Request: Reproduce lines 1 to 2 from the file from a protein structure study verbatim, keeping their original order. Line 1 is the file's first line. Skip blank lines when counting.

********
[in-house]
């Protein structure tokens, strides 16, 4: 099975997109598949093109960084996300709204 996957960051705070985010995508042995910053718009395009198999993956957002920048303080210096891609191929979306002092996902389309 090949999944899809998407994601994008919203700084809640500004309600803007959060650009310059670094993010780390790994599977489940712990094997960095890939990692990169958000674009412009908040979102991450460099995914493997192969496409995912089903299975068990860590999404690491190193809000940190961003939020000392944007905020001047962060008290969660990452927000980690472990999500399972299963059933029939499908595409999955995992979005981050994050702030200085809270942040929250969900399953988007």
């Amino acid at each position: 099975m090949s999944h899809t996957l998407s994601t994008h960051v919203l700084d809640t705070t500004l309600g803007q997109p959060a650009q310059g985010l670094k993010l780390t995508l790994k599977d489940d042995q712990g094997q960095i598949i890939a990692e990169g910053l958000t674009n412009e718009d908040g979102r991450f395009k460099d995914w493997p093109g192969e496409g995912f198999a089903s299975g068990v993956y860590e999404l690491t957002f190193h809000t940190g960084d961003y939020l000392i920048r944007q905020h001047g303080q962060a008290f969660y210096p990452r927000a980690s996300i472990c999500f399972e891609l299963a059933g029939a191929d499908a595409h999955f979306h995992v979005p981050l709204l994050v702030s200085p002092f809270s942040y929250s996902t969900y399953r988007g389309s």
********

[in-house]
């Protein structure tokens, strides 16, 4: 099975997109598949093109960084996300709204 996957960051705070985010995508042995910053718009395009198999993956957002920048303080210096891609191929979306002092996902389309 090949999944899809998407994601994008919203700084809640500004309600803007959060650009310059670094993010780390790994599977489940712990094997960095890939990692990169958000674009412009908040979102991450460099995914493997192969496409995912089903299975068990860590999404690491190193809000940190961003939020000392944007905020001047962060008290969660990452927000980690472990999500399972299963059933029939499908595409999955995992979005981050994050702030200085809270942040929250969900399953988007």